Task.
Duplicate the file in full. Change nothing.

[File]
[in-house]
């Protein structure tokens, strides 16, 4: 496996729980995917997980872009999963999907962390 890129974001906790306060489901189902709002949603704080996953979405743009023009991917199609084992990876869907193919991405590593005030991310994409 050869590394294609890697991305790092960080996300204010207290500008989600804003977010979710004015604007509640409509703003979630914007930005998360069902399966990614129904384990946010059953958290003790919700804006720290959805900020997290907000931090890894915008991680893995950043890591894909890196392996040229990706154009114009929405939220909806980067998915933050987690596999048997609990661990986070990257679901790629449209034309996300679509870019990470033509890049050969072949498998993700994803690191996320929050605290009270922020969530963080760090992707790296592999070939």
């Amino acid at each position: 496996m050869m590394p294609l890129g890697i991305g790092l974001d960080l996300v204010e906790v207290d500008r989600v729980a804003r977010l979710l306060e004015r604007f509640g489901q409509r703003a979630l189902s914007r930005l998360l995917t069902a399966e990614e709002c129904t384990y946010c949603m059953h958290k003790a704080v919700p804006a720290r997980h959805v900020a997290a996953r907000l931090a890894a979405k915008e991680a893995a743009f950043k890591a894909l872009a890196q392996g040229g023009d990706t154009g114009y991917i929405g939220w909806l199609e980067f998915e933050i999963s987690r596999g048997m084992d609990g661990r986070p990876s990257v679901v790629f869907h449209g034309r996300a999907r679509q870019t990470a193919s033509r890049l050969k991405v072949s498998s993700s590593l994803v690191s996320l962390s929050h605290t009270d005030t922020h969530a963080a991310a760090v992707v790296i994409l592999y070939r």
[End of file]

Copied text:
[in-house]
């Protein structure tokens, strides 16, 4: 496996729980995917997980872009999963999907962390 890129974001906790306060489901189902709002949603704080996953979405743009023009991917199609084992990876869907193919991405590593005030991310994409 050869590394294609890697991305790092960080996300204010207290500008989600804003977010979710004015604007509640409509703003979630914007930005998360069902399966990614129904384990946010059953958290003790919700804006720290959805900020997290907000931090890894915008991680893995950043890591894909890196392996040229990706154009114009929405939220909806980067998915933050987690596999048997609990661990986070990257679901790629449209034309996300679509870019990470033509890049050969072949498998993700994803690191996320929050605290009270922020969530963080760090992707790296592999070939």
């Amino acid at each position: 496996m050869m590394p294609l890129g890697i991305g790092l974001d960080l996300v204010e906790v207290d500008r989600v729980a804003r977010l979710l306060e004015r604007f509640g489901q409509r703003a979630l189902s914007r930005l998360l995917t069902a399966e990614e709002c129904t384990y946010c949603m059953h958290k003790a704080v919700p804006a720290r997980h959805v900020a997290a996953r907000l931090a890894a979405k915008e991680a893995a743009f950043k890591a894909l872009a890196q392996g040229g023009d990706t154009g114009y991917i929405g939220w909806l199609e980067f998915e933050i999963s987690r596999g048997m084992d609990g661990r986070p990876s990257v679901v790629f869907h449209g034309r996300a999907r679509q870019t990470a193919s033509r890049l050969k991405v072949s498998s993700s590593l994803v690191s996320l962390s929050h605290t009270d005030t922020h969530a963080a991310a760090v992707v790296i994409l592999y070939r």